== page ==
How Much Of My Money/Time/Stuff Do I Need To Give To God?

This post was written by Ricky Alcantar. Ricky is lead pastor of Cross of Grace Church in El Paso, Texas. 

As Christians we know that we should be giving back to God. And most of us don’t argue with that, but the key question comes down to this: “How muchdo I need to give God?”

Most of the details our lives are built around questions like this:

  • “How much of my money should I give to this or that charitable cause or to my church?”
  • “How much of my time should I be giving to God?”
  • “How much of my energy and talents should I be giving God?”
  • “How much of my my DVR, my internet surfing, do I need to give God?”

I think thinking like this is just dead wrong. And if you stop and think about it for a minute, you probably think it’s dead wrong too. But why do we start thinking like this?

In America we’re all about “balance.” We want a “work/life” balance. We want to balance our role in our family, with our hobbies. And we, especially, love us some “me time” – our time to unwind and shop, or watch an uninterrupted football game, or take in a movie, or play a game with our amateur sports club. We look at our calendar, or our budget, and divide our calendar into “My time” and “Family time” and “Exercise time” and perhaps “God time.” In general we see our time as, well, our time, and try to decide how best we should use it.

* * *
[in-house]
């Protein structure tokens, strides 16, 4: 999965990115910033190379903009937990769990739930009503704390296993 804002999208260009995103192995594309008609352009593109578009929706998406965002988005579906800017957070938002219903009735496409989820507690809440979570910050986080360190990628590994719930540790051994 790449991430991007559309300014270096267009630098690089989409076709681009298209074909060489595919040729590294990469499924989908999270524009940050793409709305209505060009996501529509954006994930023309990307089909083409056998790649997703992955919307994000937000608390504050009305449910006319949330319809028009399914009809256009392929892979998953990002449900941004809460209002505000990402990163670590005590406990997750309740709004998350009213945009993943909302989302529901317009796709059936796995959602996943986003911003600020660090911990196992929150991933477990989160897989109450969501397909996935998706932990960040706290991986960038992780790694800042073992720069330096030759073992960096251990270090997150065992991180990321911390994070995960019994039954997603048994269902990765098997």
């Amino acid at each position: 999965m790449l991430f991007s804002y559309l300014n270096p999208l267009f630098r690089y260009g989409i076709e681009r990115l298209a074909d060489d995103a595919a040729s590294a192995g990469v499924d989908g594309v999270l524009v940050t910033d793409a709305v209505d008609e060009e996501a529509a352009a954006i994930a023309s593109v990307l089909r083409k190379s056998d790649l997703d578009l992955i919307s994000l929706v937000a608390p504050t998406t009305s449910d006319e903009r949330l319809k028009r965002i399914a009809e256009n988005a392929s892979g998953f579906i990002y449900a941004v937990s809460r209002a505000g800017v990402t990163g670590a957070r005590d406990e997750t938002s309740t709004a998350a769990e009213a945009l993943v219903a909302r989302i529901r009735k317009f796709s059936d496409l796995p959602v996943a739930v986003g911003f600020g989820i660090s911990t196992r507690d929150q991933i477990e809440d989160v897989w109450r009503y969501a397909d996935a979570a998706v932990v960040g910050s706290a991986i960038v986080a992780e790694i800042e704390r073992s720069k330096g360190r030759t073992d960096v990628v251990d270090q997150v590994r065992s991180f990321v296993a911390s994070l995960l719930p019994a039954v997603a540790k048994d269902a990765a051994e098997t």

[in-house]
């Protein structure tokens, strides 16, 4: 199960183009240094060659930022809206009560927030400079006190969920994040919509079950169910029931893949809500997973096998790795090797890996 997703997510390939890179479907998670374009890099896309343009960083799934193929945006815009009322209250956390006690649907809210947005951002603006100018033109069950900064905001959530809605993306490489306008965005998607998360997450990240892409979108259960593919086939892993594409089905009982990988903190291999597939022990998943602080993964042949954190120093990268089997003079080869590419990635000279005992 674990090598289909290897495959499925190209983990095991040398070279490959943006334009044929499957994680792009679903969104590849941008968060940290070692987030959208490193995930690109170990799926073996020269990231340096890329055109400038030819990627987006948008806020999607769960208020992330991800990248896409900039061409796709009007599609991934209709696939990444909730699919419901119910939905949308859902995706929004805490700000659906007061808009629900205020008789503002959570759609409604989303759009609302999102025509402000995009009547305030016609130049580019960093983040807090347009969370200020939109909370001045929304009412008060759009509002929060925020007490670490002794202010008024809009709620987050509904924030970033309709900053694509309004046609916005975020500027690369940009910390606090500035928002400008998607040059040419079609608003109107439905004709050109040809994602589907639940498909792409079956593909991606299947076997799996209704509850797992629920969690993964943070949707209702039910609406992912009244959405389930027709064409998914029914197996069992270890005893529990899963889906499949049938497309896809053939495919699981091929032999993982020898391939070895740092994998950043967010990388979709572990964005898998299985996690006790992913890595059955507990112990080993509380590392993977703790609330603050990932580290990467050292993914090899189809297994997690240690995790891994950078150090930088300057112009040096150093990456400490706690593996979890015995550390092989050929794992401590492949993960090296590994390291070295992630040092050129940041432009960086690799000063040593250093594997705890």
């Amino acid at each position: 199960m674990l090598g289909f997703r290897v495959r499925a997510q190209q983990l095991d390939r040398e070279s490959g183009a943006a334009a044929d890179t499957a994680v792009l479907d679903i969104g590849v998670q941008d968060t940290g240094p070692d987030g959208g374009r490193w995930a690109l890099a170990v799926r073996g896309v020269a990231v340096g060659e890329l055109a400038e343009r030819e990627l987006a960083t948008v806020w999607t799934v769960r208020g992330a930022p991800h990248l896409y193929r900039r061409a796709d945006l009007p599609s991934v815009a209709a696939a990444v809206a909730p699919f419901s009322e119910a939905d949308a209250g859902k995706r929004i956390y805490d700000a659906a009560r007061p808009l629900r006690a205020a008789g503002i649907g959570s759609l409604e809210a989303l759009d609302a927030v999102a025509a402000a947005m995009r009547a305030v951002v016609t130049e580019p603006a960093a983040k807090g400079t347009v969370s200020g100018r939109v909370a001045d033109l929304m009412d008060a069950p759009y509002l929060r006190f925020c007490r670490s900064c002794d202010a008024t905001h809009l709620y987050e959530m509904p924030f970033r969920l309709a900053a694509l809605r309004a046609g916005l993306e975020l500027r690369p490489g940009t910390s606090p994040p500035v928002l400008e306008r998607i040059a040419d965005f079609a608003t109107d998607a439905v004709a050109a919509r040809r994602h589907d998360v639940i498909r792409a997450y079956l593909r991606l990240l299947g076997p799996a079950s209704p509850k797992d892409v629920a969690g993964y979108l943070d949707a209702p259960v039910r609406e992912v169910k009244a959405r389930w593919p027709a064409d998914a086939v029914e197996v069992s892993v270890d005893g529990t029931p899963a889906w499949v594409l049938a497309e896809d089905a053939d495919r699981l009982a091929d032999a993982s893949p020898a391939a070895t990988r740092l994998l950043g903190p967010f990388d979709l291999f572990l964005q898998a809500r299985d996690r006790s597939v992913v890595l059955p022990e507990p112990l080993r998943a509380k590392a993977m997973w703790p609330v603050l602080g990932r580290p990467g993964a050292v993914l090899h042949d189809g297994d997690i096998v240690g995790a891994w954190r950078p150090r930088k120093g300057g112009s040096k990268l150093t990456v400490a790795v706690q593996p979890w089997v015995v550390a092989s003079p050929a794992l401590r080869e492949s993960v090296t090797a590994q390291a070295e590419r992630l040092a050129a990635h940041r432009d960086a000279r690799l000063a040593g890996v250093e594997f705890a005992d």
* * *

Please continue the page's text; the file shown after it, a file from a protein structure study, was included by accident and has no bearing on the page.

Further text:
To pull us out of this mindset I’d suggest asking three questions:

1) Who’s life is it? 

In Genesis we see that long before humanity appears on the scene, the scene is built around God: “In the beginning, God…” And God gives humanity life and breath to live joyfully under his rule. As their creator, rightfully their lives are his. But our first parents rebelled and said, “No these lives are ours” and sin entered the world. For millenia we have dealt with again and again with the devastating consequences of thinking, “This life is mine.” But there is hope.

The Bible refers again and again to a particular concept of “redemption” and redemption means “Deliverance by payment of a price.” We see this language throughout the book of Exodus (see 6:6) as God promises to deliver his people, to “buy them back.” God’s people were held in bondage but God came down and redeemed them at a price. We see some of this “price” in the lambs slain to cover the doors of the Israelites, but ultimately it pointed forward to something much greater.